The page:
News & Updates
Trip Reports Winter 2012
Birding Diary Winter 2012

Trip Reports May 2012
Birding Diary May 2012

Trip reports April 2012
Birding Diary April 2012

Trip Reports February-March 2012
Birding Diary February-March 2012

Trip Reports October 2011
Birding Diary October 2011

Trip Reports September 2011
Birding Diary September 2011

Trip Reports August 2011
Birding Diary August 2011

Trip Reports April 2011
Birding Diary April 2011


  Guided birding tours in the Greater Melbourne region

  Trip Reports February-March 2012

Birding Diary February-March 2012

Long time between posts people, been kinda busy, apologies to anyone that may have been hanging on my next word...

In the last four days on our tours we've seen a plethora of avian gold
nuggets such as Beautiful Firetail, Rainbow Bee-eater, Cicadabird, Flame
Robin, Pilotbird, Spotted Harrier, Black Falcon, Tawny Fro
Short-tailed Shearwater, Brolga, Arctic Jaeger, Purple-crowned
Lorikeet, Barn Owl, Brown Gerygone, Superb Lyrebird, Brush Bronzewing,
Satin Flycatcher, Black-faced Cormorant, Little Eagle, White-winged
Black Tern, Black-tailed Native-hen, Southern Emu-wren, Rufous Fantail,
Gang-gang Cockatoo, Wonga Pigeon, the list goes on. And all these guys
have been seen within the Greater Melbourne region. Since the start of
2011 The Melbourne Birder Tours have yielded over 210 species from a
number of brilliant locations. A cooler than average summer and breeding
success from last year for many species has resulted in continued
optimal birding throughout southern Victoria, and although most birds
aren't singing much, mating or defending territories now, there are
still stacks of species about and finding birds has remained really
exciting and very rewarding.

11th March, 2012

Lots of tours and birds have been undertaken and seen respectively in
recent times, with highlights aplenty, too many to mention really.
However I'll have a crack. I'll even put some of my own photos up,
pathetic as they are but somewhat surprisingly ok given that they're
executed v
ia iPhone/Swarovski 80HD dodgy digiscopery.

Okay so most of the birding has been done at the Western Treatment
Plant which, as ever, never lets one down. As well as the usual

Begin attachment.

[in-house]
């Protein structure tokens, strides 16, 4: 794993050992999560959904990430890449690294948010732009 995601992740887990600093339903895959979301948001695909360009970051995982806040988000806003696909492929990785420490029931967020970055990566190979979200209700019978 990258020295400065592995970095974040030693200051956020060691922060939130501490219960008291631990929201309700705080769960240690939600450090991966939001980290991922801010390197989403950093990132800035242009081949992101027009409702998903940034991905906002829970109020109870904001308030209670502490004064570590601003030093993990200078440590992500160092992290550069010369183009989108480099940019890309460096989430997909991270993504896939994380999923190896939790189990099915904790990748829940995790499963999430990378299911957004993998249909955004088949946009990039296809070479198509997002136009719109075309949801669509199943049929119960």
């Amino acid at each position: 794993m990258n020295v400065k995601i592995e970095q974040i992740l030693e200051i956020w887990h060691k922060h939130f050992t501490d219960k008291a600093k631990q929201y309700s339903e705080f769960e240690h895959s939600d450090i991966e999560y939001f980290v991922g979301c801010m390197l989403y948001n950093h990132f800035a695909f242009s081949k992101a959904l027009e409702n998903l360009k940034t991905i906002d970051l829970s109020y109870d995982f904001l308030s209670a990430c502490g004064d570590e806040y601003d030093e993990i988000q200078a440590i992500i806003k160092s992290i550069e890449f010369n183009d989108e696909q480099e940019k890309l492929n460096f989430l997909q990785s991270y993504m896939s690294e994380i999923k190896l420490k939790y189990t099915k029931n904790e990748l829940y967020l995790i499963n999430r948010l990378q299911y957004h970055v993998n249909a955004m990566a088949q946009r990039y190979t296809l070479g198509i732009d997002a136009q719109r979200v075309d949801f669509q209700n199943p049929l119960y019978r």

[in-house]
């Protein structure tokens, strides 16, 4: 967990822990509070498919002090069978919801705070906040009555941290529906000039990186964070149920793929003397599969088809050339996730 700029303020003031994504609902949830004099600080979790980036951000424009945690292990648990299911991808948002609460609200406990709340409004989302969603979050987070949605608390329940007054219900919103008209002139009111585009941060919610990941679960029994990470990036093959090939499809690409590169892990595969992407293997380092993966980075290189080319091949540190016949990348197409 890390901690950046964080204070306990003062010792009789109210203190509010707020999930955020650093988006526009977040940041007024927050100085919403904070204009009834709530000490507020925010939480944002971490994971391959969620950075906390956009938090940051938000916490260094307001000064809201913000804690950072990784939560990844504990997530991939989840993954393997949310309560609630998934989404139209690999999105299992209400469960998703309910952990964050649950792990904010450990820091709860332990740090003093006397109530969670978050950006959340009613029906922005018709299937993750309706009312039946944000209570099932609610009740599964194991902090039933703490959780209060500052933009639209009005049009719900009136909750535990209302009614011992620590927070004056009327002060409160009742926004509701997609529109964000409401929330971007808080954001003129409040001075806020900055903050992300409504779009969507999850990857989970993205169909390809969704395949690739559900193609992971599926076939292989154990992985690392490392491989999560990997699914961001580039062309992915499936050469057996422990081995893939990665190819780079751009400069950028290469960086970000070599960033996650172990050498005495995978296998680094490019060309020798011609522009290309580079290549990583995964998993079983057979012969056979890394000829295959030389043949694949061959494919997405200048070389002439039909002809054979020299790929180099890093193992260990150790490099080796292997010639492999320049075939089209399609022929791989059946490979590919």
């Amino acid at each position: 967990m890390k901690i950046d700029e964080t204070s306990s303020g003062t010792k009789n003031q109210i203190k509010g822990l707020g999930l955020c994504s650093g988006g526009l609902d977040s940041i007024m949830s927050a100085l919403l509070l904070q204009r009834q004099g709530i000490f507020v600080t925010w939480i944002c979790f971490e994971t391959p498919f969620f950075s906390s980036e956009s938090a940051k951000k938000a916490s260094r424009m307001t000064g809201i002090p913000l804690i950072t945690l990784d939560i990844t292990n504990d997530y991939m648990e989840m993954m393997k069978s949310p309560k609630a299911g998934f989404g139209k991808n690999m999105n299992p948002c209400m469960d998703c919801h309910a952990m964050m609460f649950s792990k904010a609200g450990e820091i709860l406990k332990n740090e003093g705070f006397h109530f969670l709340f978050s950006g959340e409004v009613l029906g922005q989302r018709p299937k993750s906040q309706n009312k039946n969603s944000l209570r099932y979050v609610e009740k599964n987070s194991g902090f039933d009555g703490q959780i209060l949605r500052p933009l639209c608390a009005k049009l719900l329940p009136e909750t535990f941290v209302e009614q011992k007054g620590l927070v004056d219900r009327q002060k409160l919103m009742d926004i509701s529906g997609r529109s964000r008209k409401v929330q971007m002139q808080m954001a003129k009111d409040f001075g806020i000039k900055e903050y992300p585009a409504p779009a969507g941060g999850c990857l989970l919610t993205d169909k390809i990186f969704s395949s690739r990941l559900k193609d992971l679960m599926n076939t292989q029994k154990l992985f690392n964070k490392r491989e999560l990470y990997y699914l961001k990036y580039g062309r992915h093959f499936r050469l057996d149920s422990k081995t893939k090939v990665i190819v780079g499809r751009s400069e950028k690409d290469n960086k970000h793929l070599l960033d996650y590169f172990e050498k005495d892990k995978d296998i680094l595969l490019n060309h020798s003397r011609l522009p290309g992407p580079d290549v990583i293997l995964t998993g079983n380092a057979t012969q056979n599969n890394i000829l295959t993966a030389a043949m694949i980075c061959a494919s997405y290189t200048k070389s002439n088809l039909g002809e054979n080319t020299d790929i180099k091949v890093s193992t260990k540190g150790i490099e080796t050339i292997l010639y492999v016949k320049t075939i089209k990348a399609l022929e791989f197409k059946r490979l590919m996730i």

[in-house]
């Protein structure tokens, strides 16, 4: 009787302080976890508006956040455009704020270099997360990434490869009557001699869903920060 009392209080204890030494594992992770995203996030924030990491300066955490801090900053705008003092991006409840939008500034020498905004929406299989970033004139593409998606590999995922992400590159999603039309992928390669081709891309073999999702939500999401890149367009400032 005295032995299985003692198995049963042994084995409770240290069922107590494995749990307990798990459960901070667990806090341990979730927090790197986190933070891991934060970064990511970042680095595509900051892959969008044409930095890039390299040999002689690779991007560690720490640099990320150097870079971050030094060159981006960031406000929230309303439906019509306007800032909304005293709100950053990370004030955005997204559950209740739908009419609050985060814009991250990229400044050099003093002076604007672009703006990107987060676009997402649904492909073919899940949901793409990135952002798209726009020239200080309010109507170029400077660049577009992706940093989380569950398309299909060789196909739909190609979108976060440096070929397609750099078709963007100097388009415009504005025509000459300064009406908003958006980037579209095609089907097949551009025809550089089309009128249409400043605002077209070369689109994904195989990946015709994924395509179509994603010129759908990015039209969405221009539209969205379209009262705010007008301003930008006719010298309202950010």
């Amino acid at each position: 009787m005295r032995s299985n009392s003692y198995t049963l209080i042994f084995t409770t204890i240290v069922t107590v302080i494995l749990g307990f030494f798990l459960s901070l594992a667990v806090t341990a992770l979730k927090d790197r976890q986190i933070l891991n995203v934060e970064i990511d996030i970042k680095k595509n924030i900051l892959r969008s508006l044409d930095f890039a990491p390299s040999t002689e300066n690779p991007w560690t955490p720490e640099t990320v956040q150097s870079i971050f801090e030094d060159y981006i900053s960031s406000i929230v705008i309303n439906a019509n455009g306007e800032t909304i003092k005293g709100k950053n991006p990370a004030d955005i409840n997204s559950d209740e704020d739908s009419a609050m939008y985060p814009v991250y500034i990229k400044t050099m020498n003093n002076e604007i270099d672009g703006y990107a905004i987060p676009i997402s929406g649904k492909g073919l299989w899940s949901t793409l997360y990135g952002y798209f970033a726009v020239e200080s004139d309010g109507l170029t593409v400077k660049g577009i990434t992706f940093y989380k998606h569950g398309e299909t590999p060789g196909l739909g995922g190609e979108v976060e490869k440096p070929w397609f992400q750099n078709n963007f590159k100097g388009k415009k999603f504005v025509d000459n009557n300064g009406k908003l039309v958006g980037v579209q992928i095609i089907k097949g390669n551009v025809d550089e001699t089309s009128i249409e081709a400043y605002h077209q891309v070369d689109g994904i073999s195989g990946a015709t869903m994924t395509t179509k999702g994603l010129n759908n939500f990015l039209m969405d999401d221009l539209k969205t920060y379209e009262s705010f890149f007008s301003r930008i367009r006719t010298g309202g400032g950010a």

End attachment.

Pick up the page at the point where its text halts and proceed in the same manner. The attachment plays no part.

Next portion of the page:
abundance of birds we've had some little gems like Eastern Curlew (a
globally threatened species), Broad-billed Sandpiper, Grey Plover,
Gull-billed Tern, Black Falcon, Spotted Harrier, up to nine Freckled
Duck, White-winged Black Tern gradually taking on some breeding color,
as have several of the Curlew Sandpiper present; truly beautiful birds
in this plumage, an unfortunately dead and substantially dessicated
specimen of a Tasmanian race ocellata Southern Boobook, Banded Lapwing
with several fluffy chicks, Lewin's Rail and Black-faced Cormorant,
which is a rarity in this part of the bay.

From the 16th to the 19th Feb I was on a four day tour around southern & central Victoria with a couple from the Netherlands. 203 species were had including rippers like Magpie Goose, 1000's of Short-tailed & Fluttering
Shearwater including a few Hutton's Shearwater, several groups of Little
Penguin coming ashore on dusk at The Twelve Apostles on the Great Ocean
Road, Latham's Snipe, Little Lorikeet, Rainbow Bee-eater, Southern
Emu-wren, Purple-gaped Honeyeater, Large-billed Scrubwren, Superb
Lyrebird, Rufous Bristlebird, Gilbert's Whistler, Pink, Scarlet, Rose
& Red-capped Robins, Beautiful Firetail and Forest Raven to name but
a few.

17th March, 2012 Mud Islands, Port Phillip Bay

Had a brilliant day out on Mud Islands yesterday with Dave Richardson
and the Birdlife Melbourne Photography Group. Leaving Sorrento Pier at
9.30am we were out on the islands in no time flat, and told we'd be
picked up at 3pm, which we duly
Such a beautiful, serene and peaceful place, of course a cracking autumn
day helped, and we were further treated to some wonderful avian
spectacles. Best of which were, in no particular order, an unexpected
but nonetheless very fine Greater Sand Plover that afforded terrific
views, lots of Double-banded Plover, a couple of flocks of Red Knot and a